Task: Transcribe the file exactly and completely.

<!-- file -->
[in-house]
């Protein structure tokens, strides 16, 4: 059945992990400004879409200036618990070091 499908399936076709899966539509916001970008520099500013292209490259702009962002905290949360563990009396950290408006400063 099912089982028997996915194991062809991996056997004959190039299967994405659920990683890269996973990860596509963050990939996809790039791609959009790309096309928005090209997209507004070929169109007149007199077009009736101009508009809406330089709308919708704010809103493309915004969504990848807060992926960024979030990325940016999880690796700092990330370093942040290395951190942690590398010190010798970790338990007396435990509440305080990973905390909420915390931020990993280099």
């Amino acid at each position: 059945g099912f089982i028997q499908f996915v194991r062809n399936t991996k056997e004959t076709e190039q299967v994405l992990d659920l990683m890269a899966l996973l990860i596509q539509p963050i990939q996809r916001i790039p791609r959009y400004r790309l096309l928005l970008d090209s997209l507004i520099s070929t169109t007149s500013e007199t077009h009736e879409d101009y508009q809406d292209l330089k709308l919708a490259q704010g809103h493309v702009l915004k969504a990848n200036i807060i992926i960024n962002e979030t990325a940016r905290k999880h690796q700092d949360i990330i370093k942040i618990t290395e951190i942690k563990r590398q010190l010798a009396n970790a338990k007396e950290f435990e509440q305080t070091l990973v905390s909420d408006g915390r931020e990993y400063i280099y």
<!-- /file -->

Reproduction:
[in-house]
């Protein structure tokens, strides 16, 4: 059945992990400004879409200036618990070091 499908399936076709899966539509916001970008520099500013292209490259702009962002905290949360563990009396950290408006400063 099912089982028997996915194991062809991996056997004959190039299967994405659920990683890269996973990860596509963050990939996809790039791609959009790309096309928005090209997209507004070929169109007149007199077009009736101009508009809406330089709308919708704010809103493309915004969504990848807060992926960024979030990325940016999880690796700092990330370093942040290395951190942690590398010190010798970790338990007396435990509440305080990973905390909420915390931020990993280099």
């Amino acid at each position: 059945g099912f089982i028997q499908f996915v194991r062809n399936t991996k056997e004959t076709e190039q299967v994405l992990d659920l990683m890269a899966l996973l990860i596509q539509p963050i990939q996809r916001i790039p791609r959009y400004r790309l096309l928005l970008d090209s997209l507004i520099s070929t169109t007149s500013e007199t077009h009736e879409d101009y508009q809406d292209l330089k709308l919708a490259q704010g809103h493309v702009l915004k969504a990848n200036i807060i992926i960024n962002e979030t990325a940016r905290k999880h690796q700092d949360i990330i370093k942040i618990t290395e951190i942690k563990r590398q010190l010798a009396n970790a338990k007396e950290f435990e509440q305080t070091l990973v905390s909420d408006g915390r931020e990993y400063i280099y």